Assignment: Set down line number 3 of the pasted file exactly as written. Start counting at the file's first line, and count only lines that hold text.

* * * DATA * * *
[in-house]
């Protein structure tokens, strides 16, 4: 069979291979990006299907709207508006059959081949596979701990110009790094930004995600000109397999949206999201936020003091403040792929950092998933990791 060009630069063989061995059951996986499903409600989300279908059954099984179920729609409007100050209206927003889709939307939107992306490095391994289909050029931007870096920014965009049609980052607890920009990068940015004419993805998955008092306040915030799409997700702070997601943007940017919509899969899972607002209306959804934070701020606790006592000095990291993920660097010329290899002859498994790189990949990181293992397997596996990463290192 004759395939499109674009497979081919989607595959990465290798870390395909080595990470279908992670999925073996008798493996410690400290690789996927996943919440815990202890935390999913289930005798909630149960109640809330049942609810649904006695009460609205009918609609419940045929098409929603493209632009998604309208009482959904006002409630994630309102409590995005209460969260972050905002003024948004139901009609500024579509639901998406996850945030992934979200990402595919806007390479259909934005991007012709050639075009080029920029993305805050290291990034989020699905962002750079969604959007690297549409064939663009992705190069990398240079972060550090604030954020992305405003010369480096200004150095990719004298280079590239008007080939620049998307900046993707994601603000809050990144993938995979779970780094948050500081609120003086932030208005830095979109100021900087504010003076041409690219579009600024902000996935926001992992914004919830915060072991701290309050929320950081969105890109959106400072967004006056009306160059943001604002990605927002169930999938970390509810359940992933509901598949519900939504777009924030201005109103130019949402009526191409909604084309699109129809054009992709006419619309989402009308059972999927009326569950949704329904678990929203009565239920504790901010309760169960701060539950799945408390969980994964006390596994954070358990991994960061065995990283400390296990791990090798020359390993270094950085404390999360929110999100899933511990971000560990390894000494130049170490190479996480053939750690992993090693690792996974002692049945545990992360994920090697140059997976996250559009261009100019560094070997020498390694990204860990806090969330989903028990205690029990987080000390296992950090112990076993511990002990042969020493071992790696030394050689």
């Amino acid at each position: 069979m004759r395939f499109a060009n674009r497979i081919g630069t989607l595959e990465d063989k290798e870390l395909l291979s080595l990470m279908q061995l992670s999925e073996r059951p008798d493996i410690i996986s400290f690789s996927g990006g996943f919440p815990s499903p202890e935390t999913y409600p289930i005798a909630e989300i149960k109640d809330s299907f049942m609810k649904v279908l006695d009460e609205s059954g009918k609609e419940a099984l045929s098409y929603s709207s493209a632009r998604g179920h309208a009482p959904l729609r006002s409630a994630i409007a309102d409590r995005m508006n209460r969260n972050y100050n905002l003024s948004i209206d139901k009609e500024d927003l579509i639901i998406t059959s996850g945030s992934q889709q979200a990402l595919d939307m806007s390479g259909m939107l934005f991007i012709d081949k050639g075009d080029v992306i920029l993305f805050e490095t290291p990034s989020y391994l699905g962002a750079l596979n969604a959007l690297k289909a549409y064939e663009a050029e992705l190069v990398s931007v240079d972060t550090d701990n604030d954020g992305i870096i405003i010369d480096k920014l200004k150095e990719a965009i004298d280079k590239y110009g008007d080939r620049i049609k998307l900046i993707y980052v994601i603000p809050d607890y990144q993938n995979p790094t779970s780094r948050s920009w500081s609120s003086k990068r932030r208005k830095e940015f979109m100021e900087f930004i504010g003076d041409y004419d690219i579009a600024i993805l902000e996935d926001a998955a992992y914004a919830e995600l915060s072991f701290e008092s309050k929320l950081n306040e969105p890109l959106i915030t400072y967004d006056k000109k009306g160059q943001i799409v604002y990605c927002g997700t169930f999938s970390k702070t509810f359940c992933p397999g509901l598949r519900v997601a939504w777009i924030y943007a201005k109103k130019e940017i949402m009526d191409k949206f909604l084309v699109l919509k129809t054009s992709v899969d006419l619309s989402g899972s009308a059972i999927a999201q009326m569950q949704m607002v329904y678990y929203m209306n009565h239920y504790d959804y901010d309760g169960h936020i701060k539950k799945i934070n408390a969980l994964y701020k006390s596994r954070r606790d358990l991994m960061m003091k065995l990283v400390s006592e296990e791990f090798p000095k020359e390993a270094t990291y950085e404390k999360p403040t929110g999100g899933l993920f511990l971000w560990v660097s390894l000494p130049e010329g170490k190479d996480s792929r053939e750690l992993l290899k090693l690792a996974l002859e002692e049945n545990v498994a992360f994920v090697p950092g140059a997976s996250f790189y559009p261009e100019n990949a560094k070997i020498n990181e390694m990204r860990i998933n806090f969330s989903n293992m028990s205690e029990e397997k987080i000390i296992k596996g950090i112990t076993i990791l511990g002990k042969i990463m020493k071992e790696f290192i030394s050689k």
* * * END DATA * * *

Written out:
């Amino acid at each position: 069979m004759r395939f499109a060009n674009r497979i081919g630069t989607l595959e990465d063989k290798e870390l395909l291979s080595l990470m279908q061995l992670s999925e073996r059951p008798d493996i410690i996986s400290f690789s996927g990006g996943f919440p815990s499903p202890e935390t999913y409600p289930i005798a909630e989300i149960k109640d809330s299907f049942m609810k649904v279908l006695d009460e609205s059954g009918k609609e419940a099984l045929s098409y929603s709207s493209a632009r998604g179920h309208a009482p959904l729609r006002s409630a994630i409007a309102d409590r995005m508006n209460r969260n972050y100050n905002l003024s948004i209206d139901k009609e500024d927003l579509i639901i998406t059959s996850g945030s992934q889709q979200a990402l595919d939307m806007s390479g259909m939107l934005f991007i012709d081949k050639g075009d080029v992306i920029l993305f805050e490095t290291p990034s989020y391994l699905g962002a750079l596979n969604a959007l690297k289909a549409y064939e663009a050029e992705l190069v990398s931007v240079d972060t550090d701990n604030d954020g992305i870096i405003i010369d480096k920014l200004k150095e990719a965009i004298d280079k590239y110009g008007d080939r620049i049609k998307l900046i993707y980052v994601i603000p809050d607890y990144q993938n995979p790094t779970s780094r948050s920009w500081s609120s003086k990068r932030r208005k830095e940015f979109m100021e900087f930004i504010g003076d041409y004419d690219i579009a600024i993805l902000e996935d926001a998955a992992y914004a919830e995600l915060s072991f701290e008092s309050k929320l950081n306040e969105p890109l959106i915030t400072y967004d006056k000109k009306g160059q943001i799409v604002y990605c927002g997700t169930f999938s970390k702070t509810f359940c992933p397999g509901l598949r519900v997601a939504w777009i924030y943007a201005k109103k130019e940017i949402m009526d191409k949206f909604l084309v699109l919509k129809t054009s992709v899969d006419l619309s989402g899972s009308a059972i999927a999201q009326m569950q949704m607002v329904y678990y929203m209306n009565h239920y504790d959804y901010d309760g169960h936020i701060k539950k799945i934070n408390a969980l994964y701020k006390s596994r954070r606790d358990l991994m960061m003091k065995l990283v400390s006592e296990e791990f090798p000095k020359e390993a270094t990291y950085e404390k999360p403040t929110g999100g899933l993920f511990l971000w560990v660097s390894l000494p130049e010329g170490k190479d996480s792929r053939e750690l992993l290899k090693l690792a996974l002859e002692e049945n545990v498994a992360f994920v090697p950092g140059a997976s996250f790189y559009p261009e100019n990949a560094k070997i020498n990181e390694m990204r860990i998933n806090f969330s989903n293992m028990s205690e029990e397997k987080i000390i296992k596996g950090i112990t076993i990791l511990g002990k042969i990463m020493k071992e790696f290192i030394s050689k």